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Supervision and control

Supervision and control

Under the Code of Professional Conduct (Code) in the Tax Agent Services Act 2009 (TASA), all registered tax agents, BAS agents and tax (financial) advisers (collectively known as 'tax practitioners') must ensure that tax agent, BAS or tax (financial) advice services they provide, or that are provided on their behalf are provided competently. This will generally require the registered tax practitioner to maintain adequate supervision and control over tax agent, BAS or tax (financial) advice services provided on their behalf.

Additionally, partnerships and companies must have a sufficient number of registered individual tax practitioners to provide tax agent, BAS or tax (financial) advice services to a competent standard and to carry out supervisory arrangements. This will apply to partnership or company tax (financial) advisers when they renew their registration or apply under the standard option.

As BAS services are a subset of tax agent services, the provision of BAS services may be supervised by a registered tax or BAS agent. Similarly, the provision of tax (financial) advice services may be supervised by a registered tax agent or tax (financial) adviser. However, the provision of tax agent services may only be supervised by a registered tax agent.

Sufficient number requirements

There is no set formula for determining the number of registered individual tax practitioners a partnership or company is required to have to satisfy this requirement.

We will take into account factors, including:

  • size of the business
  • services being offered
  • number of qualified and experienced staff
  • supervisory arrangements in place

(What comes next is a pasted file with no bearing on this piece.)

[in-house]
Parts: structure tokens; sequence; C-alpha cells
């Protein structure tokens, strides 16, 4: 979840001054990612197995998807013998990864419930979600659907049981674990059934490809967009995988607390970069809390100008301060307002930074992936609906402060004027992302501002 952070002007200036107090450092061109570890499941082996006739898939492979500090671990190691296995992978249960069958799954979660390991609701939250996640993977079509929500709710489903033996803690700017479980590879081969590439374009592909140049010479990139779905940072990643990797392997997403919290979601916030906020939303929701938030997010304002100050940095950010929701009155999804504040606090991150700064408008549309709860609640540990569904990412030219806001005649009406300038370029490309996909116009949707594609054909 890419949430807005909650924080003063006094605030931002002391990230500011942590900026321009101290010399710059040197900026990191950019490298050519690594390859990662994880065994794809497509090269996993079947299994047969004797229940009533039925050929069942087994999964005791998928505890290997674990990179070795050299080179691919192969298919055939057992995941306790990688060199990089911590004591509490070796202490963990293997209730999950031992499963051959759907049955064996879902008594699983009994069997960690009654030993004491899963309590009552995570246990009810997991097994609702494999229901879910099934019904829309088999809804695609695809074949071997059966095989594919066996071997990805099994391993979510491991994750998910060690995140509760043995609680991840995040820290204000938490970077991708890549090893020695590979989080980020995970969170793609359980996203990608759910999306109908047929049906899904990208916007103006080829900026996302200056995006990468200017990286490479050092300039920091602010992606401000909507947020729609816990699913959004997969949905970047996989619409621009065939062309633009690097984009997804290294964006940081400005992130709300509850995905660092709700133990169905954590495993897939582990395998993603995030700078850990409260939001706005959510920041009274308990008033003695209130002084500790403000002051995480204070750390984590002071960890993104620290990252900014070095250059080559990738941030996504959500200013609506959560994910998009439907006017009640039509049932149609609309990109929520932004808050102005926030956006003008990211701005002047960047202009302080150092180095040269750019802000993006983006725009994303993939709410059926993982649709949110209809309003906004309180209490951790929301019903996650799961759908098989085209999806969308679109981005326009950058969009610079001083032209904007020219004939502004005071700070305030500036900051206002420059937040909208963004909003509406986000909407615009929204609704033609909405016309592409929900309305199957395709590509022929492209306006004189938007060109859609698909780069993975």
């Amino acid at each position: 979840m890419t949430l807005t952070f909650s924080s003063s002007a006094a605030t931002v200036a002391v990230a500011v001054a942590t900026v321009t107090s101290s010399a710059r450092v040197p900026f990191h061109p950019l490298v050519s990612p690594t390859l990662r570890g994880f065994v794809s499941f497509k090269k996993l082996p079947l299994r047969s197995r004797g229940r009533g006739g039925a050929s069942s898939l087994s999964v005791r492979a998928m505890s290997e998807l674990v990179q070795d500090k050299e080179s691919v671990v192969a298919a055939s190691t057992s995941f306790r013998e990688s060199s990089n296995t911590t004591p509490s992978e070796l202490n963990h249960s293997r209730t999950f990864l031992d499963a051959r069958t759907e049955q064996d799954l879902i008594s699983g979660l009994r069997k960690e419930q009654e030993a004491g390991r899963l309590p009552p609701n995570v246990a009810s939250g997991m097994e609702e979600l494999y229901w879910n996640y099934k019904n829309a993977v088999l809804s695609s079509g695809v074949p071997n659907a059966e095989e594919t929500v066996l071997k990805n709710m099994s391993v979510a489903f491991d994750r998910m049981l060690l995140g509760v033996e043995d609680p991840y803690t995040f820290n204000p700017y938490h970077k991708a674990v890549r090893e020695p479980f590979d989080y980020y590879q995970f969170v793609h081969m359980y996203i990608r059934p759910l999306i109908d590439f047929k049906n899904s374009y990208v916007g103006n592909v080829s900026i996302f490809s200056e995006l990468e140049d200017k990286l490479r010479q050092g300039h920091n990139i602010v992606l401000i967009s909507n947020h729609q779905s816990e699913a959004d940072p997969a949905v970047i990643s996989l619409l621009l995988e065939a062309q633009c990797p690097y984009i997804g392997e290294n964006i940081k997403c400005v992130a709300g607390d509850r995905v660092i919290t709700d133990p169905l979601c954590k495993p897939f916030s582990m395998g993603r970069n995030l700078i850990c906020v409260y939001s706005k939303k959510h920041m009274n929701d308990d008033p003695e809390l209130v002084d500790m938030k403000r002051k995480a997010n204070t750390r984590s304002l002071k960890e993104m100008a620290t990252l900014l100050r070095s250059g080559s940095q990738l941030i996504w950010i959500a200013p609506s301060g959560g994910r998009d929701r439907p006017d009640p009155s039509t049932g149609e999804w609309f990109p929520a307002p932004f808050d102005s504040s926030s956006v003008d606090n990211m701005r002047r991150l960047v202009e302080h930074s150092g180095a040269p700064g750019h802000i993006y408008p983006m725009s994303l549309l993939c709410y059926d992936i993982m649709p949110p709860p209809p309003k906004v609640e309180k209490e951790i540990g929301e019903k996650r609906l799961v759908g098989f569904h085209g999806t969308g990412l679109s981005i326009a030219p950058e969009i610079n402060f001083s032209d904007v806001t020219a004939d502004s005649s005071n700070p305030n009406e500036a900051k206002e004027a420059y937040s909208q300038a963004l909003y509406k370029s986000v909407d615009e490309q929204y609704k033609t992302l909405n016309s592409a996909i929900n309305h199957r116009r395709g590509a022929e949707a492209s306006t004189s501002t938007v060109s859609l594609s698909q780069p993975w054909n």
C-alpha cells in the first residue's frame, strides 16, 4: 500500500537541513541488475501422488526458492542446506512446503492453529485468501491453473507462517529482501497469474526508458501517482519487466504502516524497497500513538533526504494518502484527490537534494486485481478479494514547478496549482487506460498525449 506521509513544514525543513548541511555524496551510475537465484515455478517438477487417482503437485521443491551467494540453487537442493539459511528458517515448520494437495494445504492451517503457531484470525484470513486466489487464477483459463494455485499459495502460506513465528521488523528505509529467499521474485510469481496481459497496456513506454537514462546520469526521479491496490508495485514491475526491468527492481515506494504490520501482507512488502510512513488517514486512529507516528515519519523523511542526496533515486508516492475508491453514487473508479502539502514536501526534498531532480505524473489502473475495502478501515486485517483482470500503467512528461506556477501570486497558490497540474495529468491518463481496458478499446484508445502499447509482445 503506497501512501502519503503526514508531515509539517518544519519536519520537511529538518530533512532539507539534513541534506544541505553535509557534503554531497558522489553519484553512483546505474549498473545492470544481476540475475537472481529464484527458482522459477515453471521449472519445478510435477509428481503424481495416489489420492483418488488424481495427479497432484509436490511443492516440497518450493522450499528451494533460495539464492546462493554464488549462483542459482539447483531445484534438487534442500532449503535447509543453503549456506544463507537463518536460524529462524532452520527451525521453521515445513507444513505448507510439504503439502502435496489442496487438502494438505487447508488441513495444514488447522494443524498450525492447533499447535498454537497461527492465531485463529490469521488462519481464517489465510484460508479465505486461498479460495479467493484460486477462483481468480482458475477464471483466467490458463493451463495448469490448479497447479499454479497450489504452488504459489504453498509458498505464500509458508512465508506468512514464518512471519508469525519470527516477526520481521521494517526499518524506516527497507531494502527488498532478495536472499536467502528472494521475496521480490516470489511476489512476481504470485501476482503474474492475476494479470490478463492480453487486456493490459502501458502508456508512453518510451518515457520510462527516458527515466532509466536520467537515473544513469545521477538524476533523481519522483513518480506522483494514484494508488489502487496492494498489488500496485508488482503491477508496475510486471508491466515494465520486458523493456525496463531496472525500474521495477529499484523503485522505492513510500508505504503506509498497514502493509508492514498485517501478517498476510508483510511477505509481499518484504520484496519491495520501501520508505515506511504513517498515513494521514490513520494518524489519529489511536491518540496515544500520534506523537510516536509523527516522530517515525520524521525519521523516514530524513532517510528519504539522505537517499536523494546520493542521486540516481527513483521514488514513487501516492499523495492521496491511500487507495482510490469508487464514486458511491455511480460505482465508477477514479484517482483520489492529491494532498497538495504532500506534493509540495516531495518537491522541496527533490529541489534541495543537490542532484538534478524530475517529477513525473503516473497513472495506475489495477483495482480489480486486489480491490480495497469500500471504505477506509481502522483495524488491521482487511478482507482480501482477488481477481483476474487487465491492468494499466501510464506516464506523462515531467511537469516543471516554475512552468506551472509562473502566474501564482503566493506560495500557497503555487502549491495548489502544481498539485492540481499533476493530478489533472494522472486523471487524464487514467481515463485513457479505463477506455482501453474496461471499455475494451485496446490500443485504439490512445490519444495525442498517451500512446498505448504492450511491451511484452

• any conditions imposed on the entity’s registration based on the qualifications and experience of its personnel.

Tax (financial) adviser companies and partnerships who register under the notification or transitional options will need to meet the sufficient number requirement when they renew their registration.


Tax and BAS agents

Offshoring is the use of third parties or offshore operations to undertake elements of services provided by a registered agent. It is critical that adequate supervisory arrangements are made at the place where the offshoring of tax agent and/or BAS services occurs.

Agents within Australia need to consider the extent of how offshoring may impact on their ability to supervise the work being undertaken. There should be documented evidence that ‘work’ undertaken is being adequately supervised and reviewed. Agents must also ensure that clients are aware of any offshoring arrangement and have given their permission for third parties to have access to their information.

To avoid a potential breach of the Code, registered agents must not disclose any information relating to a client's affairs to a third party without the client’s permission unless there is a legal duty to do so. Agents should also ensure that any services provided to clients in Australia from a location outside this country are provided competently, just as must occur within Australia.

Tax (financial) advisers

We have released a draft information sheet TPB(I) D31/2015 setting out our preliminary views on confidentiality of client information for tax (financial) advisers, including offshoring arrangements.

More information

For more information refer to: